Number of fusions in a tumor linked to more aggressive cancer
Developing effective treatments for lung cancer has been challenging, in part because so many genetic mutations play a role in the disease.
This is Arul Chinnaiyan, M.D., Ph.D.
Credit: University of Michigan Comprehensive Cancer Center
By analyzing the DNA and RNA of lung cancers, researchers at the University of Michigan Comprehensive Cancer Center found that patients whose tumors contained a large number of gene fusions had worse outcomes than patients with fewer gene fusions. Gene fusions are a type of genetic anomaly found in cancers that occurs when genes get rearranged and fuse together.
In addition, the researchers identified several new genetic anomalies that occur in lung cancer, including in patients with a history of smoking.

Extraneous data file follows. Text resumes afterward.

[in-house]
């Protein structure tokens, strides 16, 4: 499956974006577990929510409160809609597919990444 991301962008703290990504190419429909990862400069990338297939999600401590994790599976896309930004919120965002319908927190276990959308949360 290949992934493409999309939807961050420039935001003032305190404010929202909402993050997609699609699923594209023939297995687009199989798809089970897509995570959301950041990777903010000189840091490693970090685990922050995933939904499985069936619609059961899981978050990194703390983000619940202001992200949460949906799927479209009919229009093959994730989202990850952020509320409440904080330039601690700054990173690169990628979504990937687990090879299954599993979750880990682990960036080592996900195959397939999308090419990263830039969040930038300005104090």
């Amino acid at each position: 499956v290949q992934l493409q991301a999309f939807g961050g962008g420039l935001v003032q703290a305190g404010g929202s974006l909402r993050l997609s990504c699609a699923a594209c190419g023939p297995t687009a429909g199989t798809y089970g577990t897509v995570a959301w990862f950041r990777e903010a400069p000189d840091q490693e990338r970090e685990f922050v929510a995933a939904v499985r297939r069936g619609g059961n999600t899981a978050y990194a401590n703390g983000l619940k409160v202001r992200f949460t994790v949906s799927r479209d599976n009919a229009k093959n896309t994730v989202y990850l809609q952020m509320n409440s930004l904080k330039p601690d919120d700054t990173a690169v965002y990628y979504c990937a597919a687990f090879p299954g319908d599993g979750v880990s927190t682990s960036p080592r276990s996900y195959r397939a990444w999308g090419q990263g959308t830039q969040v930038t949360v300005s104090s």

"Lung cancer is quite a complex disease with many causes. Our deep sequencing analysis found new gene fusions in lung cancers that were negative for the most commonly known fusions. These new anomalies could potentially be targets for developing new treatments," says study author Arul Chinnaiyan, M.D., Ph.D., director of the Michigan Center for Translational Pathology and S.P. Hicks Professor of Pathology at the University of Michigan Medical School.
The study looked at 753 lung cancer samples that represented both smokers and non-smokers. The first 153 samples came from the University of Michigan and were combined with 521 samples from a report published by The Cancer Genome Atlas.
The researchers found 6,348 unique fusions with an average of 13 fusions per tumor sample. Anomalies in two gene pathways were most prevalent: the Hippo pathway, which has previously been linked to some rare cancers, and NRG1, which has not previously been seen in cancer.
The study appears in Nature Communications.